Pa. started enforcing its mask rules on Sunday: Here’s what businesses, consumers need to know

On Sunday night, the state Department of Health started enforcing its order requiring employees and customers of life-sustaining businesses statewide to wear masks.

“COVID-19 is a threat to the public’s health, for which the Secretary of Health may order general control measures, including, but not limited to, closure, isolation, and quarantine,” the Department of Health said in a statement.

“Based upon the manner of COVID-19’s continued and extensive spread in the Commonwealth and in the world, and its danger to Pennsylvanians,” State Health Secretary Dr. Rachel Levine wrote in the order, “I have determined that an additional appropriate disease control measure is the further direction of safety measures for all employees and visitors at life-sustaining businesses that have remained open during the COVID-19 disaster emergency.”

Here are the key things, according to Levine, that business owners need to keep in mind: 

  • If a business is exposed to COVID-19, management must “close off areas visited by the person who is a probable or confirmed case of COVID-19. Open outside doors and windows and use ventilation fans to increase air circulation in the area. Wait a minimum of 24 hours, or as long as practical, before beginning cleaning and disinfection,” Levine wrote in that April 15 order. . “Cleaning staff should clean and disinfect all areas such as offices, bathrooms, common areas including but not limited to employee break rooms, conference or training rooms and dining facilities, shared electronic equipment like tablets, touch screens, keyboards, remote controls, and ATM machines used by the ill person, focusing especially on frequently touched areas.” 
  • Businesses must also stagger shift start and end times as well as breaks to lower the amount of people congregating in common areas. The department is asking businesses to arrange seating so no persons are facing one another, rather seated side by side in break rooms and other employee spaces.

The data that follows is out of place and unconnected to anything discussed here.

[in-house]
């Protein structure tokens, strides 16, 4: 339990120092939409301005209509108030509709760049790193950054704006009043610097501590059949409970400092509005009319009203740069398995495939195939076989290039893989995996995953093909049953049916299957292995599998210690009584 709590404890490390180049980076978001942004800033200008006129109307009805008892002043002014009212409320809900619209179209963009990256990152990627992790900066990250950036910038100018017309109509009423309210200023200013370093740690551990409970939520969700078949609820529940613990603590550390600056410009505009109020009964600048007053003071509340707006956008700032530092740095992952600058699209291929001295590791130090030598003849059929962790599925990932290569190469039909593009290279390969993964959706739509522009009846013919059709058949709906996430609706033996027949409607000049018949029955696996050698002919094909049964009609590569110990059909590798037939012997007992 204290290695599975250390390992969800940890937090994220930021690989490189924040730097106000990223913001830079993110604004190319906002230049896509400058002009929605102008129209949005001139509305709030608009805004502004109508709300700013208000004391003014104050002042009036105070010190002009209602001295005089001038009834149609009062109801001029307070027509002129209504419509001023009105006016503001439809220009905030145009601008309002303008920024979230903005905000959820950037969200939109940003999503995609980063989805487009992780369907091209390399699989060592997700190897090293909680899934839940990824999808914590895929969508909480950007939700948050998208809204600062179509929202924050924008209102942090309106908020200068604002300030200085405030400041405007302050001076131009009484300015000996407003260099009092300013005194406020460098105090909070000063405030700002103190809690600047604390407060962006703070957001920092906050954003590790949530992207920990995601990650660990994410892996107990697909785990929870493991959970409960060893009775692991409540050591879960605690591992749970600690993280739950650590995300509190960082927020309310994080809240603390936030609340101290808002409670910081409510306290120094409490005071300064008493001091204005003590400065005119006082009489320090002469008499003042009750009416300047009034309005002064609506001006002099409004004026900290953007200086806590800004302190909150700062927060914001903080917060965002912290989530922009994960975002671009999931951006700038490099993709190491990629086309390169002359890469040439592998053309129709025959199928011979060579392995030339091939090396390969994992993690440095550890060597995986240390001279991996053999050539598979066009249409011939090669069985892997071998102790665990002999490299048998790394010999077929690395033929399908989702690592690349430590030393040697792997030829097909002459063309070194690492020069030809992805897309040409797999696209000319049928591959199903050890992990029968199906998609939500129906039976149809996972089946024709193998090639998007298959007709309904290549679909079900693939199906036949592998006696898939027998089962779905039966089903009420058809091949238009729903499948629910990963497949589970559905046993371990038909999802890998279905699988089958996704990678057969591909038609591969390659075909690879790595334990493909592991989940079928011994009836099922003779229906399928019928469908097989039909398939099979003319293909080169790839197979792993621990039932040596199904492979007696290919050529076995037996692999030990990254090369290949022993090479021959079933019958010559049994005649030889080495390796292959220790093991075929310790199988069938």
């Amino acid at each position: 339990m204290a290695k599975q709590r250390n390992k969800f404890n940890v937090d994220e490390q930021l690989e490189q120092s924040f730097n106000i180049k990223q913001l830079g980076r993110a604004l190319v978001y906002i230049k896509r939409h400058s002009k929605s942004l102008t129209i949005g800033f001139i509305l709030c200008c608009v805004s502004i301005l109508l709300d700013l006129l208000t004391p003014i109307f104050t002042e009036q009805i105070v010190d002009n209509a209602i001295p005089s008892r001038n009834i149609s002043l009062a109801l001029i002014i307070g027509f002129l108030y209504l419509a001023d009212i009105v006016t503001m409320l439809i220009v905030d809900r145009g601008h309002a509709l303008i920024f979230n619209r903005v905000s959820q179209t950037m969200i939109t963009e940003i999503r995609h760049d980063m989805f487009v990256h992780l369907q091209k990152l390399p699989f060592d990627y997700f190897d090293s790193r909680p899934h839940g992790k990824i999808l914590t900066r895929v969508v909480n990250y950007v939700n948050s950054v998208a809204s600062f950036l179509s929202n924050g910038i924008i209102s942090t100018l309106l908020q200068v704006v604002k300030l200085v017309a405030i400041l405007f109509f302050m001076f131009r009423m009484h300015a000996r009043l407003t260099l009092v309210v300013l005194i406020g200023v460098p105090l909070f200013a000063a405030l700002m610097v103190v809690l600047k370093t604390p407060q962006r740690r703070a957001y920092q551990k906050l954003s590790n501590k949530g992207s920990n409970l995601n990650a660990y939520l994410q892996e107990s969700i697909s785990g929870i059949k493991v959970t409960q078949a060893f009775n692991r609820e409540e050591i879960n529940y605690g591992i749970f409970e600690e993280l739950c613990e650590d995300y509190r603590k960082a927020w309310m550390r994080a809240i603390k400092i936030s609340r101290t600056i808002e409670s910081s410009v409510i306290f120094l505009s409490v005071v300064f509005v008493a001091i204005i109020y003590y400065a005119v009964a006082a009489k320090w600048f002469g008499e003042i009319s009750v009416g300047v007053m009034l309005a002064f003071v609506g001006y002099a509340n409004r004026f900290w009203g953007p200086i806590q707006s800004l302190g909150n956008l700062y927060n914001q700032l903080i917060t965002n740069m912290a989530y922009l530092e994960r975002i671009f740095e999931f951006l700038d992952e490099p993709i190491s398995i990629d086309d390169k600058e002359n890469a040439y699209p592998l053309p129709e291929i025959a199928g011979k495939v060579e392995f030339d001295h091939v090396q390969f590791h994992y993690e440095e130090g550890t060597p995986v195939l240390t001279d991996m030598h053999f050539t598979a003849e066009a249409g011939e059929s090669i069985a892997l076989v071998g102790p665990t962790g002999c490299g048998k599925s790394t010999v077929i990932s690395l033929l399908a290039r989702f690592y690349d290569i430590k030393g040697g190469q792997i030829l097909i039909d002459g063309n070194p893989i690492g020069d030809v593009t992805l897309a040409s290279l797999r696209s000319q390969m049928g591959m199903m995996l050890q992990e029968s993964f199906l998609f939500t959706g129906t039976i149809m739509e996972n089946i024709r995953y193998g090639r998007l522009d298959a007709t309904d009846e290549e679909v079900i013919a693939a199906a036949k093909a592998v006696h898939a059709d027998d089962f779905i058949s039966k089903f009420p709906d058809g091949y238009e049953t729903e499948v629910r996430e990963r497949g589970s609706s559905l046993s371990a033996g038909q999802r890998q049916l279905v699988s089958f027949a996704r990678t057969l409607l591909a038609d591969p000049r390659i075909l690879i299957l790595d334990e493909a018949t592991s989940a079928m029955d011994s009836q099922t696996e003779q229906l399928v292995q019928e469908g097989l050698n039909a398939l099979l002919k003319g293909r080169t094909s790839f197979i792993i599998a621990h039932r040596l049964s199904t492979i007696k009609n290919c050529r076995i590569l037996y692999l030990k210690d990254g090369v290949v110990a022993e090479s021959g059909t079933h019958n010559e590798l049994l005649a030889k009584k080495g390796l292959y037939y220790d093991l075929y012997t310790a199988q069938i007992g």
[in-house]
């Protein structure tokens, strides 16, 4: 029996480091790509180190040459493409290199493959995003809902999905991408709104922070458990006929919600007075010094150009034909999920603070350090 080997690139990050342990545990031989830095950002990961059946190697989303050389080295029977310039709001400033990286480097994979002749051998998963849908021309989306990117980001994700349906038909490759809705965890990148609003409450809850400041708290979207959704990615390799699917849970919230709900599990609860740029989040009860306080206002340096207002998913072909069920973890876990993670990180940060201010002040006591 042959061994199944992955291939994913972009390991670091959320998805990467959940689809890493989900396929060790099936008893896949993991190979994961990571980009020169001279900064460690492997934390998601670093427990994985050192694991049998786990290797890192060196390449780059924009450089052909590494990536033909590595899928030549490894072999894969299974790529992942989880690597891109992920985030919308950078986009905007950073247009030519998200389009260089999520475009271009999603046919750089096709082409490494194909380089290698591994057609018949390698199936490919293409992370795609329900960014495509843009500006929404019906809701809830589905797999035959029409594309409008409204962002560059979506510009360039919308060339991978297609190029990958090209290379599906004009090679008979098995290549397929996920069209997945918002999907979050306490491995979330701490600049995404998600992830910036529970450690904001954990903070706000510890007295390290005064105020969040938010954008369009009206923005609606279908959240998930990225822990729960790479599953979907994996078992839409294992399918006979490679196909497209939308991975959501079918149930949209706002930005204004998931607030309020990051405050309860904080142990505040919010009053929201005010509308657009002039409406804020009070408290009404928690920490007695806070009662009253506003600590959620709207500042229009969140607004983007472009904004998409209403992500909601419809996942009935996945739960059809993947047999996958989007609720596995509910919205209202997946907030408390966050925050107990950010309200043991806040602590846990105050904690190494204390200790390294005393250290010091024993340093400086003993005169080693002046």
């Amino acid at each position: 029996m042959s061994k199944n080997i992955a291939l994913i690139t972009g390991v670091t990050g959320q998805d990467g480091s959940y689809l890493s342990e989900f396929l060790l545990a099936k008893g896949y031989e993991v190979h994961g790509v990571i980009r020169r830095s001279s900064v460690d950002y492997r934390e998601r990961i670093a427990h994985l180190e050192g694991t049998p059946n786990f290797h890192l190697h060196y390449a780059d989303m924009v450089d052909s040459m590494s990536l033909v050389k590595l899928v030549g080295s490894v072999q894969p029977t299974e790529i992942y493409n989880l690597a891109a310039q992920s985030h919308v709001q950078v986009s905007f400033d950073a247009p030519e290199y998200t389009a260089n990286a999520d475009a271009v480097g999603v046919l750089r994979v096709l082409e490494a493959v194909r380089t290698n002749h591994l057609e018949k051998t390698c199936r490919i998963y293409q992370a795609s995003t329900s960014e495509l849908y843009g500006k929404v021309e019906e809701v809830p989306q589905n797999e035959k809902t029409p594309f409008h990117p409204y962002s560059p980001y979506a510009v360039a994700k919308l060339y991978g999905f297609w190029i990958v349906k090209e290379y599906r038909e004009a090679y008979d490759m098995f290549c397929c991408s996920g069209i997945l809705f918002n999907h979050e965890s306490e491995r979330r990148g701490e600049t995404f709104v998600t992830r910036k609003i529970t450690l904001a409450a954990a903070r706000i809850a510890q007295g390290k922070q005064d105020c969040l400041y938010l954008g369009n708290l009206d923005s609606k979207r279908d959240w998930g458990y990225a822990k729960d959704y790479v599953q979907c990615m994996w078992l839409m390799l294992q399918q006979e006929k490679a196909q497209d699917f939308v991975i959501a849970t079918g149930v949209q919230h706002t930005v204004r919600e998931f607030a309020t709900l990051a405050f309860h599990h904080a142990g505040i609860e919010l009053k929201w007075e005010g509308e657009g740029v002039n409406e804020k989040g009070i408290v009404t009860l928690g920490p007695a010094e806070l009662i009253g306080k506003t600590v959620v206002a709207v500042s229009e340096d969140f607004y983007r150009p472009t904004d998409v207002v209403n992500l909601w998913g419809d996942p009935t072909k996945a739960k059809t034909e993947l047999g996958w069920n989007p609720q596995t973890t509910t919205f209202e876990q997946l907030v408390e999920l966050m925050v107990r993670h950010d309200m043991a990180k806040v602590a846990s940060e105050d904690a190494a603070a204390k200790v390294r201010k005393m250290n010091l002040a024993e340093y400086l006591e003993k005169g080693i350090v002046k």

• Should an employee be diagnosed with COVID-19, the business must notify any other employees the patient has been in close contact with from about 48 hours prior to symptom onset to the time the individual went into isolation, wrote Levine. 
  • Close contact is defined by the department as “within about 6 feet for about 10 minutes.” 

To clarify these new orders, the department released a Q&A providing tips for businesses to follow.  Some are as follows:

  1. The 24-hour wait period is mandatory. 
  2. Businesses can use a new or pre-established third party cleaning service to sanitize facilities. 
  3. The state is not requiring a specific kind of mask. “Employers may approve masks obtained or made by employees in accordance with Department of Health guidance. Customers may utilize masks obtained or made in accordance with Department of Health guidance. Scarves, bandanas, or other face covering will suffice in place of a mask,” wrote the Department of Health.
  4. Disposable face shields work in lieu of masks. 
  5. Masks are required at all job sights — even banks — unless one obscures vision while working. “An employee does not need to wear a mask if it impedes their vision, if they have a medical condition, or would create an unsafe condition in which to operate equipment or execute a task.” 
  6. Customers who refuse to wear masks can be turned away. 
  7. Masks are not required to drive alone to work unless an individual should come into contact with another person (i.e. toll booth workers). 
  8. Employees isolated in their workspace (example: private office) need not wear a mask unless they come into contact with coworkers. 

More about the COVID business protocol can  be found here. 

Correspondent Hannah McDonald covers Erie and northwestern Pennsylvania for the Capital-Star. Follow her on Twitter @HannahMcD0nald.